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09-01-2009, 05:46 PM
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Originally Posted by Canadiens1958 View Post
Clint Benedict played in a high scoring era, low scoring era or a blend. Which is it?

1917-18 the TG/G was 9.50 but had shrunk to 2.92 by 1929. Hardly high scoring. Of course the 1917-18 season was a WWI year.
Benedict played in an era when scoring steadily declined.
You know what he meant and are just playing the semantics game now. Benedict played mostly in a high scoring era, and it declined particularly in the first three post-merger seasons.

Conversely during the 1952-53 thru 1962-63 era when Jacques Plante played with the Canadiens it ranged from 4.79 to 5.95 taking the book end seasons with minor seasonal variances. Plante's core performance saw a 1.35 - 3.17 GAA during the playoffs without disasterous series like Benedict had. No 5.2 or 8.66.Plante well into his forties did better than Benedict.
We've already established that Plante is arguably the best goalie of all-time, so comparing the two is foolish. Benedict isn't as good as Plante; so what? 99.999% of goalies to ever play, weren't as good as Plante. Tell us something that narrows it down at least somewhat.

Now a sub 2.50GAA, 80% of the time is not exactly consistant when you include some of the weak series. 5.2 GAA or an 8.66 GAA or in an era where the TG/G is plummeting towards 2.92.
Way to try to slip that past us. The two series you are basing your entire life on, were in 1915 and 1919. Scoring was far from "plummeting towards 2.92" in those seasons. The majority of Benedict's playoff games were played in seasons before scoring plummeted. Besides, in the 11 games he played in the 1927 and 1928 playoffs, he had a GAA of 0.87, which, I'm pretty sure was still far below the league average:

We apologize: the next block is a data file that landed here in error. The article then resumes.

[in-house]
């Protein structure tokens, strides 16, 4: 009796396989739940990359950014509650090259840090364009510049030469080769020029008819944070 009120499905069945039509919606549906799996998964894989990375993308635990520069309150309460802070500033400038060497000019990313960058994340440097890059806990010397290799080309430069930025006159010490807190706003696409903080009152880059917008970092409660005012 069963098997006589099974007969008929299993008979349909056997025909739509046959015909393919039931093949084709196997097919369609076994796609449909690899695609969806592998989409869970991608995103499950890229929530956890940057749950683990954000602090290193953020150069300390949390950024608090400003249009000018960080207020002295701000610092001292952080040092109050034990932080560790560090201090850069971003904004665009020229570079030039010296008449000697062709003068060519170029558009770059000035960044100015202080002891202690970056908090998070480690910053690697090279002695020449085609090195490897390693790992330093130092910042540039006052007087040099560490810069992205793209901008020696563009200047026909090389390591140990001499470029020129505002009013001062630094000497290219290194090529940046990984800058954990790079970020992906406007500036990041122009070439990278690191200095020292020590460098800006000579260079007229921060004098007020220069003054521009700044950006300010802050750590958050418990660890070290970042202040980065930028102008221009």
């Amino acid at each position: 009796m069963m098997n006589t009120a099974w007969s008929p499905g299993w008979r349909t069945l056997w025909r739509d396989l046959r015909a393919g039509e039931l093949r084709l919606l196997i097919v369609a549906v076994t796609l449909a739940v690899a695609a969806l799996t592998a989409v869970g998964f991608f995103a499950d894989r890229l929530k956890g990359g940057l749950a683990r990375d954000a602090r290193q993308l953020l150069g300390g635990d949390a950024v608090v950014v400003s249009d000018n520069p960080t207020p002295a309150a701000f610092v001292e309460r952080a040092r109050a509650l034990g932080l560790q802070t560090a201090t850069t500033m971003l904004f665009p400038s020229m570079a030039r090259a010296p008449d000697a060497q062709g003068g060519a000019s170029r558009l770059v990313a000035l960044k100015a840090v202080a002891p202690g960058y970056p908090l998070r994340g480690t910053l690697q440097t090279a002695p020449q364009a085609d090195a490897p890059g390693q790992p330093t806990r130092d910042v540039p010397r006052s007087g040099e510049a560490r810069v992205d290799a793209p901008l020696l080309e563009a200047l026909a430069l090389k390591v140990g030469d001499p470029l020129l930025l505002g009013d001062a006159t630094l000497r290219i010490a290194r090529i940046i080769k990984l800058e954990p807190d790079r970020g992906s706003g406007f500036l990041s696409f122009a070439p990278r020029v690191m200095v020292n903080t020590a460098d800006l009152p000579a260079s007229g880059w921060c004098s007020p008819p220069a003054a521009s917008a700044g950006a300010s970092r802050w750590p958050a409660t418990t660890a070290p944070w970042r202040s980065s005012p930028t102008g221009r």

Again focus on Benedict'c contemporaries and show me an NHA / PCHA / WCHL / NHL goalie with a SC final 8.66 GAA or an NHL goalie with an NHL final GAA of 5.2 pre 1930. The small sample space or it can happen to anyone cop out does not work. Afterall, why did it happen to him?
There were other factors involved in both series, but even if Benedict truly had the two worst series of the era, the facts remain that he had many of the very best ones, as well as the best total career numbers in both the regular season and the playoffs.

Clint Benedict did not have to worry about the lead forward, tip ins, deflections by the opposition, screens, etc. nor the increased speed of the game for the vast majority of his career. When confronted with the modern forward pass game he did not adapt.He was one of the better goalies of the pre forward pass era but others like Holmes, Hainsworth, Vezina amongst others achieved results that indicate they should be at part of the debate as opposed to seeing Benedict as the token goalie for his era.
Benedict's contemporaries did not have to worry about "the lead forward, tip ins, deflections by the opposition, screens, etc. nor the increased speed of the game" either, did they? He played the same game that they all did too, and he outperformed them. That's what matters. Not how old they were whena major rule change was instituted, which is what the majority of your argument is hinging on.

Keep grasping.

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